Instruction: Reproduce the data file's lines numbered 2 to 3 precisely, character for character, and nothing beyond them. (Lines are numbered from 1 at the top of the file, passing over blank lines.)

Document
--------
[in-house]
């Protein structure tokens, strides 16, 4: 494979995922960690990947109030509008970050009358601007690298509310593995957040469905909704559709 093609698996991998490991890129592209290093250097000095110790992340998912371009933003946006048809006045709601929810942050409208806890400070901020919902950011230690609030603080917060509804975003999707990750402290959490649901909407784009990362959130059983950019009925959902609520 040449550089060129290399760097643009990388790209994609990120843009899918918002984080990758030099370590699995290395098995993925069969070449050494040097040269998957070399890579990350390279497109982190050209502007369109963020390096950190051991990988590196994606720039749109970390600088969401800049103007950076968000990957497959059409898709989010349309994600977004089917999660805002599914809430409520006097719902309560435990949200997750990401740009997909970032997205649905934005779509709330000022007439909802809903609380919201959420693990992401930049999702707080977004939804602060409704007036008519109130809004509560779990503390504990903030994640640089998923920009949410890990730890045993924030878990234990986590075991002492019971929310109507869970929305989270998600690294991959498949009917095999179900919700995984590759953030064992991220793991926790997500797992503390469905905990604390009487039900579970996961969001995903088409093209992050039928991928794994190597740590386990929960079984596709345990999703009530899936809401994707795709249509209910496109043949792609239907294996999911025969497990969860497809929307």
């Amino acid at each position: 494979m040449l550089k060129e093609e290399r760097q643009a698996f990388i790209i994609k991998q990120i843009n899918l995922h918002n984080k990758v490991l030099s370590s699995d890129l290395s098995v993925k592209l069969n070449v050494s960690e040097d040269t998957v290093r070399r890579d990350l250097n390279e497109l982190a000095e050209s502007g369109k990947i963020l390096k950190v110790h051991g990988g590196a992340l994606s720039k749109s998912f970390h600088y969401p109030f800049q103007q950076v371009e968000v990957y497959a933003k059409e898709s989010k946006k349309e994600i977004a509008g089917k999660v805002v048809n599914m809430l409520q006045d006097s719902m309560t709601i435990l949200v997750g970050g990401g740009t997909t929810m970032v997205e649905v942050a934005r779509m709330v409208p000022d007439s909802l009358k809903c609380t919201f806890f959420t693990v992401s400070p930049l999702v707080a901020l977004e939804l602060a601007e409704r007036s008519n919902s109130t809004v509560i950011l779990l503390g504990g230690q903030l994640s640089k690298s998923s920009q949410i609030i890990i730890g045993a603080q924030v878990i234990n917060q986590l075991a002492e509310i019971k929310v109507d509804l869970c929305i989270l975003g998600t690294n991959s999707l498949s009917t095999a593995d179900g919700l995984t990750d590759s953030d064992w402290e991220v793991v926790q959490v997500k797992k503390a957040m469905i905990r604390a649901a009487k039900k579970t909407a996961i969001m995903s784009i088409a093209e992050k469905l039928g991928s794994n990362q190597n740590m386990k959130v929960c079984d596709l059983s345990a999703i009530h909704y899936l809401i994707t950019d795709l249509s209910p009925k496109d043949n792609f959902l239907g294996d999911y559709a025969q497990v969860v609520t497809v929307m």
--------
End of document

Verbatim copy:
């Protein structure tokens, strides 16, 4: 494979995922960690990947109030509008970050009358601007690298509310593995957040469905909704559709 093609698996991998490991890129592209290093250097000095110790992340998912371009933003946006048809006045709601929810942050409208806890400070901020919902950011230690609030603080917060509804975003999707990750402290959490649901909407784009990362959130059983950019009925959902609520 040449550089060129290399760097643009990388790209994609990120843009899918918002984080990758030099370590699995290395098995993925069969070449050494040097040269998957070399890579990350390279497109982190050209502007369109963020390096950190051991990988590196994606720039749109970390600088969401800049103007950076968000990957497959059409898709989010349309994600977004089917999660805002599914809430409520006097719902309560435990949200997750990401740009997909970032997205649905934005779509709330000022007439909802809903609380919201959420693990992401930049999702707080977004939804602060409704007036008519109130809004509560779990503390504990903030994640640089998923920009949410890990730890045993924030878990234990986590075991002492019971929310109507869970929305989270998600690294991959498949009917095999179900919700995984590759953030064992991220793991926790997500797992503390469905905990604390009487039900579970996961969001995903088409093209992050039928991928794994190597740590386990929960079984596709345990999703009530899936809401994707795709249509209910496109043949792609239907294996999911025969497990969860497809929307």
């Amino acid at each position: 494979m040449l550089k060129e093609e290399r760097q643009a698996f990388i790209i994609k991998q990120i843009n899918l995922h918002n984080k990758v490991l030099s370590s699995d890129l290395s098995v993925k592209l069969n070449v050494s960690e040097d040269t998957v290093r070399r890579d990350l250097n390279e497109l982190a000095e050209s502007g369109k990947i963020l390096k950190v110790h051991g990988g590196a992340l994606s720039k749109s998912f970390h600088y969401p109030f800049q103007q950076v371009e968000v990957y497959a933003k059409e898709s989010k946006k349309e994600i977004a509008g089917k999660v805002v048809n599914m809430l409520q006045d006097s719902m309560t709601i435990l949200v997750g970050g990401g740009t997909t929810m970032v997205e649905v942050a934005r779509m709330v409208p000022d007439s909802l009358k809903c609380t919201f806890f959420t693990v992401s400070p930049l999702v707080a901020l977004e939804l602060a601007e409704r007036s008519n919902s109130t809004v509560i950011l779990l503390g504990g230690q903030l994640s640089k690298s998923s920009q949410i609030i890990i730890g045993a603080q924030v878990i234990n917060q986590l075991a002492e509310i019971k929310v109507d509804l869970c929305i989270l975003g998600t690294n991959s999707l498949s009917t095999a593995d179900g919700l995984t990750d590759s953030d064992w402290e991220v793991v926790q959490v997500k797992k503390a957040m469905i905990r604390a649901a009487k039900k579970t909407a996961i969001m995903s784009i088409a093209e992050k469905l039928g991928s794994n990362q190597n740590m386990k959130v929960c079984d596709l059983s345990a999703i009530h909704y899936l809401i994707t950019d795709l249509s209910p009925k496109d043949n792609f959902l239907g294996d999911y559709a025969q497990v969860v609520t497809v929307m």